Turkish authorities ordered the detention of 120 people in 22 provinces in a new wave of government-backed police operations targeting members of the Gülen movement.
According to the Turkish media, 68 of 120 people which includes civil servants, teachers, businessman and civil society representatives, have already been detained in simultaneous operations carried out across 22 provinces.
The operation reportedly targeted the “parallel state,” a term coined by President Recep Tayyip Erdoğan in December 2013 to refer to people believed to be inspired by the ideas of Turkish Islamic scholar Fethullah Gülen, especially those within the state bureaucracy.
Since a corruption investigation that implicated figures close to the government, as well as government members themselves, came to public attention on Dec. 17, 2013, there have been many similar police operations carried out targeting shopkeepers, teachers, members of the judiciary, journalists and police officers who are accused of being affiliated with the Gülen movement, also known as the Hizmet movement. The graft probe implicated then-Prime Minister Erdoğan, members of his family and senior Justice and Development Party (AK Party) figures.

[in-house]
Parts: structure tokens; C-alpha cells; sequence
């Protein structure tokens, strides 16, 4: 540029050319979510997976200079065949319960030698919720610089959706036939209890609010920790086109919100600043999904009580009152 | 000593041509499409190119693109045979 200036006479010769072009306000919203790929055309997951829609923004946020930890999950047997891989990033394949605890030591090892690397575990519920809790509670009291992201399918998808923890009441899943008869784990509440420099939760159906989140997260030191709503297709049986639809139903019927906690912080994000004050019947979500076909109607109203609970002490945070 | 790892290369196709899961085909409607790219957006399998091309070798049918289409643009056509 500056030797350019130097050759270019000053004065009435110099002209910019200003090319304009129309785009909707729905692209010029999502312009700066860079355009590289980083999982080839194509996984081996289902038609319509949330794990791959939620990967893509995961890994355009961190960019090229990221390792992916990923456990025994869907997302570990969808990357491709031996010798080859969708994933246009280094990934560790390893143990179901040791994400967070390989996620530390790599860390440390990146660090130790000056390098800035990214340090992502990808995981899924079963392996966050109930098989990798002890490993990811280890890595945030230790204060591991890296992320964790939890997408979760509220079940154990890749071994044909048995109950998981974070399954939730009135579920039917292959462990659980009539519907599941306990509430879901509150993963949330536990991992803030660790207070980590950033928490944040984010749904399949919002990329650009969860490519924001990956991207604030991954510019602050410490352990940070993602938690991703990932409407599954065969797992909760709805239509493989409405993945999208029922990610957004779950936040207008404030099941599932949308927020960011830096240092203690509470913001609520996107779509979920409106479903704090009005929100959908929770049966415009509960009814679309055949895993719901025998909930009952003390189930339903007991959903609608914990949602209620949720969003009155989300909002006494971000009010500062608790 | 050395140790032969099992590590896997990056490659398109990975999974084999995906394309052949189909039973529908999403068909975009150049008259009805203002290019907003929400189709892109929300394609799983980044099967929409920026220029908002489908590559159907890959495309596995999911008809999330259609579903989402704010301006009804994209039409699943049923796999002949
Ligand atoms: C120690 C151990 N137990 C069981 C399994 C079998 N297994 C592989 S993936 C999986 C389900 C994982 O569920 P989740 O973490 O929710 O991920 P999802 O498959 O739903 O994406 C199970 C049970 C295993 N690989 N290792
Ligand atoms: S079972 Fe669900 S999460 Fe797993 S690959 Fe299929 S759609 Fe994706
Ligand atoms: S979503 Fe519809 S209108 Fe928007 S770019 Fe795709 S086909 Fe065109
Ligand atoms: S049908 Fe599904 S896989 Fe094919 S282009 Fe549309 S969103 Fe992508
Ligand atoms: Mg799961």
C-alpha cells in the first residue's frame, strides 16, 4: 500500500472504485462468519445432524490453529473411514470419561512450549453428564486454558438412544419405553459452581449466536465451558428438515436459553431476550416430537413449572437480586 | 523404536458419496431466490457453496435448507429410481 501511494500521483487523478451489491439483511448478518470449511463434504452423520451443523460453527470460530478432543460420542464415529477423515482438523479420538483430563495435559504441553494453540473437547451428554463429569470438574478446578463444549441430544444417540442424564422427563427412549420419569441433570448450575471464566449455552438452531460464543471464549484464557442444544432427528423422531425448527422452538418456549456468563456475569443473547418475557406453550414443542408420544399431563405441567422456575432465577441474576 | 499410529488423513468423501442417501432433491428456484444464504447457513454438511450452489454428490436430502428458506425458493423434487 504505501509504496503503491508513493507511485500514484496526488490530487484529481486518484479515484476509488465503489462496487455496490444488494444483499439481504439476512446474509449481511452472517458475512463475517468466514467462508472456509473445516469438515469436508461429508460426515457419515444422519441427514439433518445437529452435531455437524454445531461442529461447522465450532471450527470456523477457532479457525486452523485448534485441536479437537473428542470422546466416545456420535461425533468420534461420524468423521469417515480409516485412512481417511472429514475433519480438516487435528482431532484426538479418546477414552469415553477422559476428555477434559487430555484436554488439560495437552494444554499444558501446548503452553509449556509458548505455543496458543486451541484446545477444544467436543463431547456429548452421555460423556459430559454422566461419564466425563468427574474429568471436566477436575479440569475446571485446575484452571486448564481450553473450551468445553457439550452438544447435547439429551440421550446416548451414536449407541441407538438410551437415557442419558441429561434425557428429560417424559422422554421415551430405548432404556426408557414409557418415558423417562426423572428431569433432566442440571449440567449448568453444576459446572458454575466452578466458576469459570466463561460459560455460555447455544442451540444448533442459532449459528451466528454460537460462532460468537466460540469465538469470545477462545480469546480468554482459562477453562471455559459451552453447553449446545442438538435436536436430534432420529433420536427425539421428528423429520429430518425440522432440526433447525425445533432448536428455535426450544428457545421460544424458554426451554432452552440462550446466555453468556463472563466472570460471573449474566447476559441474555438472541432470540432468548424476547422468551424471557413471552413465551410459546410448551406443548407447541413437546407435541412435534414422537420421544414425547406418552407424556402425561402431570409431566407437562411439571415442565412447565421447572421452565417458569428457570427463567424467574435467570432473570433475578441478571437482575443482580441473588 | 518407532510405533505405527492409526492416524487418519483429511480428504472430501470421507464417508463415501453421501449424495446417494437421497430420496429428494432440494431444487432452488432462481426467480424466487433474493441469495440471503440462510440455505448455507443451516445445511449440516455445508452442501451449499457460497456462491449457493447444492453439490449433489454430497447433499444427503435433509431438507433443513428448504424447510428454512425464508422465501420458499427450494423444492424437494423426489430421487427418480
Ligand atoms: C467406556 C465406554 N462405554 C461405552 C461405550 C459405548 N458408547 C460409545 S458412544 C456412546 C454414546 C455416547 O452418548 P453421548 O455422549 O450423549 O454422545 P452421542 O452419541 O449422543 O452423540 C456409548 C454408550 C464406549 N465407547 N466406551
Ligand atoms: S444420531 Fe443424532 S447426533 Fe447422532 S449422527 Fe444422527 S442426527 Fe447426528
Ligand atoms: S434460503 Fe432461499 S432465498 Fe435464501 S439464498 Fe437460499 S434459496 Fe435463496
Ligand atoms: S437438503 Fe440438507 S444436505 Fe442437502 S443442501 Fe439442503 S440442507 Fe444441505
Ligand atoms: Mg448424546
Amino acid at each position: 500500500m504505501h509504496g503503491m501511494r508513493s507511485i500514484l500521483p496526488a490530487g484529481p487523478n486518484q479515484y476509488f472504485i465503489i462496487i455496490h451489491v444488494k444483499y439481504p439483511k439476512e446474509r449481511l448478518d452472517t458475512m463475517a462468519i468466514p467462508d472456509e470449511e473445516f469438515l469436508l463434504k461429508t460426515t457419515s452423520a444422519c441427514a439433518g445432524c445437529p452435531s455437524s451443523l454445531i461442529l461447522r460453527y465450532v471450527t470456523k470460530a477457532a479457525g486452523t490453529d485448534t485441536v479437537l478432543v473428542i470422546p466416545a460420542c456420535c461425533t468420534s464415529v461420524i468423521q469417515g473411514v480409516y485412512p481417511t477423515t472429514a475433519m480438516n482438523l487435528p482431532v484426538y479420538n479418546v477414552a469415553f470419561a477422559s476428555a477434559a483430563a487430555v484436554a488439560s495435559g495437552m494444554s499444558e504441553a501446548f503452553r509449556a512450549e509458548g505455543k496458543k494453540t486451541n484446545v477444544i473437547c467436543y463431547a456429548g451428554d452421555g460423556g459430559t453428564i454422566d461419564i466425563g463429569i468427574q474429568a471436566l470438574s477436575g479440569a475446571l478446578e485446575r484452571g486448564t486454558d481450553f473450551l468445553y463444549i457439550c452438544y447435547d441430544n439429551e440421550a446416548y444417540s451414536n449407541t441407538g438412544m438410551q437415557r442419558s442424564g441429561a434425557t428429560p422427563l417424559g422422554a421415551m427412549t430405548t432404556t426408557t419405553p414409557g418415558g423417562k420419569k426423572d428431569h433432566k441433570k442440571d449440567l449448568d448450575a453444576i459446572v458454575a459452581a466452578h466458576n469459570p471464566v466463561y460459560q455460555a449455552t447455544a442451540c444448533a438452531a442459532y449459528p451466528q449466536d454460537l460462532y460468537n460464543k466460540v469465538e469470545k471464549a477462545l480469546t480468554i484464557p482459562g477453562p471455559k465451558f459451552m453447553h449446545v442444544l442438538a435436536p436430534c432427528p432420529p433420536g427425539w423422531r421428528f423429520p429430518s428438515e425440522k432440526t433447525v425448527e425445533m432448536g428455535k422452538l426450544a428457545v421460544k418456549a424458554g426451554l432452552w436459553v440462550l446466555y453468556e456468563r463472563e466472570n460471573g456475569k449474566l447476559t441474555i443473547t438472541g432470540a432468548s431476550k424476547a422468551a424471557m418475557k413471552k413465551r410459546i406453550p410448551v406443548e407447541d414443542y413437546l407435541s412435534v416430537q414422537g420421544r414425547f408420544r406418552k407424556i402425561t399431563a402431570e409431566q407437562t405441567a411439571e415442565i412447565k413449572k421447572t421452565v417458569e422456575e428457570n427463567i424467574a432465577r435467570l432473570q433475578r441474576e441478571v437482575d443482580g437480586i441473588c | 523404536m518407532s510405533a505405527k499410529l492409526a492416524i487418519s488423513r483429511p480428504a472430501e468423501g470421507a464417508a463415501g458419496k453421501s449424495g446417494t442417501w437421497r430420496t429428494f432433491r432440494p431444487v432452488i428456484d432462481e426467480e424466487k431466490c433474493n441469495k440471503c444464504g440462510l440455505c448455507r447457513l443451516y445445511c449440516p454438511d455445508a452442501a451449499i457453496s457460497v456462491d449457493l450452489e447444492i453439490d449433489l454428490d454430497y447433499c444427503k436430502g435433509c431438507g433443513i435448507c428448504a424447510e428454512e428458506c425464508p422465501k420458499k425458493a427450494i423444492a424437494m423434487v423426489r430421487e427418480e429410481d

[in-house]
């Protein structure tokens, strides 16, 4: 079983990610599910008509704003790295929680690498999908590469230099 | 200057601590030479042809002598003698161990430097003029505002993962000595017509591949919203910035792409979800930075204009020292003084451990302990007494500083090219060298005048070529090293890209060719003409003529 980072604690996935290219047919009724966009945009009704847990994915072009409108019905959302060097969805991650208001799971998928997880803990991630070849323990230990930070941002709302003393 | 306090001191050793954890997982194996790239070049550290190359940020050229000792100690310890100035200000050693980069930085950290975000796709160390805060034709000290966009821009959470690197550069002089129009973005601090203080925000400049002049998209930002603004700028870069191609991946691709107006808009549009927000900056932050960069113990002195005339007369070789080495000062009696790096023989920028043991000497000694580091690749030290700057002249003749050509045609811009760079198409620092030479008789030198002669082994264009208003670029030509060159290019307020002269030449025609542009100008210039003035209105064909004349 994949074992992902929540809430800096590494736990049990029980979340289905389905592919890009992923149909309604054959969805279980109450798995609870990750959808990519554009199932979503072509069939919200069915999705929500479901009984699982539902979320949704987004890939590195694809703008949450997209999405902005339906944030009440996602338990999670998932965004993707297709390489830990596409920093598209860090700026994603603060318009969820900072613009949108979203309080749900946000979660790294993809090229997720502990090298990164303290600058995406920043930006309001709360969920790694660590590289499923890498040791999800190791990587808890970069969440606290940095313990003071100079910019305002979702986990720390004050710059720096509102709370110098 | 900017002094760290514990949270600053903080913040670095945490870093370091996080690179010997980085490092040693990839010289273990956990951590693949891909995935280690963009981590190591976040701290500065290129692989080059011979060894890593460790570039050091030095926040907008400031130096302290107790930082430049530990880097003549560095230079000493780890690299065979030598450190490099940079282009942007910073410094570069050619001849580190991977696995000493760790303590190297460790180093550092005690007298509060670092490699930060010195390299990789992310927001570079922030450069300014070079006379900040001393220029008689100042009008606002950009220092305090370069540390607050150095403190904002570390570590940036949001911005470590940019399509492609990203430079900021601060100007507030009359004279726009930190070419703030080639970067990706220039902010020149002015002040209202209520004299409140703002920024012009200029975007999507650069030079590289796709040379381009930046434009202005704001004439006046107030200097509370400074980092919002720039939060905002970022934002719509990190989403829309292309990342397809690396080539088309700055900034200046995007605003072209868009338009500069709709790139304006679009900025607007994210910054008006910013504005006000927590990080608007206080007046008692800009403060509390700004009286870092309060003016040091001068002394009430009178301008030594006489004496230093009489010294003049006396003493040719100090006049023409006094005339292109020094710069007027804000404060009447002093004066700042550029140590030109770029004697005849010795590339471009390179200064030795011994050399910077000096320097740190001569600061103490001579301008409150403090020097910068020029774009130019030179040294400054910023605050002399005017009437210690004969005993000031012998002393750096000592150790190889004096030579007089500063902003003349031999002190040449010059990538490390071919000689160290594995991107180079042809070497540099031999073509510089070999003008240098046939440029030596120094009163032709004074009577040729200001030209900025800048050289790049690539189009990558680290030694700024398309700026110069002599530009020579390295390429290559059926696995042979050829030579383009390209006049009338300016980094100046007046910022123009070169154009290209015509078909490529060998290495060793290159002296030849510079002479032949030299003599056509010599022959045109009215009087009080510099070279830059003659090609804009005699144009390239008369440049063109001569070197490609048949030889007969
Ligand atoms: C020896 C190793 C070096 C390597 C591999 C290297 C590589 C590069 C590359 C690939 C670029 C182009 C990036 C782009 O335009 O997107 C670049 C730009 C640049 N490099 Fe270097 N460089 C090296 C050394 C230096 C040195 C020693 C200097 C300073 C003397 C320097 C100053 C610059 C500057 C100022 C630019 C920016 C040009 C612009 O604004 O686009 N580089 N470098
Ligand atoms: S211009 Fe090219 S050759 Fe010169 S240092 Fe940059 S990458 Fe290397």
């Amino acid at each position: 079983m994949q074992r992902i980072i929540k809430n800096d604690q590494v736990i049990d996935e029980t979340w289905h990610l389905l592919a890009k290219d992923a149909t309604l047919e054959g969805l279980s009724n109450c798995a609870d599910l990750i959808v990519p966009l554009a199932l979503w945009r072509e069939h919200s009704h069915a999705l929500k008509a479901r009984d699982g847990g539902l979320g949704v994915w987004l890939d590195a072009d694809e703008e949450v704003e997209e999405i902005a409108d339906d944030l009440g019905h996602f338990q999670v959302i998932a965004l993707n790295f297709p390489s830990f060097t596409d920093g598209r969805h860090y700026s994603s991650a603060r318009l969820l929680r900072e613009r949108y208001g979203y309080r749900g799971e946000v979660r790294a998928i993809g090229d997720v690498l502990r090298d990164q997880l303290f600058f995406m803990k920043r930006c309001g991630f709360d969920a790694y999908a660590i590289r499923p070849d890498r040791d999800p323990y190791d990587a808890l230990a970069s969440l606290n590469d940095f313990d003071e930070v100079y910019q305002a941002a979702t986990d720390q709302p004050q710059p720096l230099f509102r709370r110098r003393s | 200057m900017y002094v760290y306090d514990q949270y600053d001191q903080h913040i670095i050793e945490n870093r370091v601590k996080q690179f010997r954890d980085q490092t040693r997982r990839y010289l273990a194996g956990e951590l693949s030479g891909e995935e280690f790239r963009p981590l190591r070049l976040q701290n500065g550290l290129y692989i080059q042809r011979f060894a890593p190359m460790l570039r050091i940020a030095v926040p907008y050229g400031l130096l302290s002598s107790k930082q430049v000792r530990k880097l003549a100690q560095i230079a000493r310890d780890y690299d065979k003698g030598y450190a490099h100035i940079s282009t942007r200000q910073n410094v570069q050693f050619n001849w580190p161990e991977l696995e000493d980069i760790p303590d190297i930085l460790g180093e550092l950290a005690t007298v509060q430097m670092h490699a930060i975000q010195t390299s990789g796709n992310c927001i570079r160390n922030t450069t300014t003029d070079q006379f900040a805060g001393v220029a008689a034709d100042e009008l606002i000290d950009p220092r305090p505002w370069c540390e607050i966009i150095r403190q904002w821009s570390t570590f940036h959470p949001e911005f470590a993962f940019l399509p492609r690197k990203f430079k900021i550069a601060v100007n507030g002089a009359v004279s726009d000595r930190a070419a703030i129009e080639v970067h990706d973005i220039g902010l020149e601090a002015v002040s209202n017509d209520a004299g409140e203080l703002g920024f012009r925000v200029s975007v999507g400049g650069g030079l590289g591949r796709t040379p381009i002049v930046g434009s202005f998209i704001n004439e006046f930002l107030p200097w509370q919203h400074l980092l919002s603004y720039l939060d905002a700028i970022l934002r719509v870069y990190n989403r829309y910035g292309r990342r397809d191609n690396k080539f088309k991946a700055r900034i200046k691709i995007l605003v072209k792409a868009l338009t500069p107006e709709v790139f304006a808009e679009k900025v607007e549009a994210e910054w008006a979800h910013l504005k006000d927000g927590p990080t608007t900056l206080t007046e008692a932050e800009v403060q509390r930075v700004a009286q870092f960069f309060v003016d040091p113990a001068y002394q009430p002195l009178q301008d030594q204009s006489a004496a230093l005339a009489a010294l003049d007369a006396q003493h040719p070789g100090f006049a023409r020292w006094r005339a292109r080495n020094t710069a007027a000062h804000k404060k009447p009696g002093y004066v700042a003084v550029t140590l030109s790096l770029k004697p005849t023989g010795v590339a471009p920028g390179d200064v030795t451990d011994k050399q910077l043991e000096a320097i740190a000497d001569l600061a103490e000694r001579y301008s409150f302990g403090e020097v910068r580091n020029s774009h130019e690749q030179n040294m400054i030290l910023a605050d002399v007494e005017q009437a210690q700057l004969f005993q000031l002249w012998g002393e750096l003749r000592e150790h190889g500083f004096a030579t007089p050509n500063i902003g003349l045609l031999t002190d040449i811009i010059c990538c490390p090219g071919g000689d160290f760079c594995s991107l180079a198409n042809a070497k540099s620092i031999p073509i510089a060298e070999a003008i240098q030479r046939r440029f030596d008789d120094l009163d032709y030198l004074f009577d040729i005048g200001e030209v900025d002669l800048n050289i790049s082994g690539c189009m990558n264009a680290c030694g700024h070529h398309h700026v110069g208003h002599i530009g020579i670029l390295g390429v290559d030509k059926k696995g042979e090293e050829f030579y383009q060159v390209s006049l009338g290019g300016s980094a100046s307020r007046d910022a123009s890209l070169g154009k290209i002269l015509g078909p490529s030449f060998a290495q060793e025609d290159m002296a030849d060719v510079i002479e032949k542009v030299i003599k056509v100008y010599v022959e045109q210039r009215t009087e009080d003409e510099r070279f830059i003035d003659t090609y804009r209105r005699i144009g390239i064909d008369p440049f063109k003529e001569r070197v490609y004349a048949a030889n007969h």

Erdoğan accused the Gülen movement of plotting to overthrow his government and said sympathizers of the movement within the police department had fabricated the graft scandal. Since then, hundreds of police officers have been detained and some arrested for alleged illegal activity during the course of the investigation. Erdoğan said he would carry out a “witch hunt” against anyone with links to the movement.
The Gülen movement strongly rejects the allegations brought against it.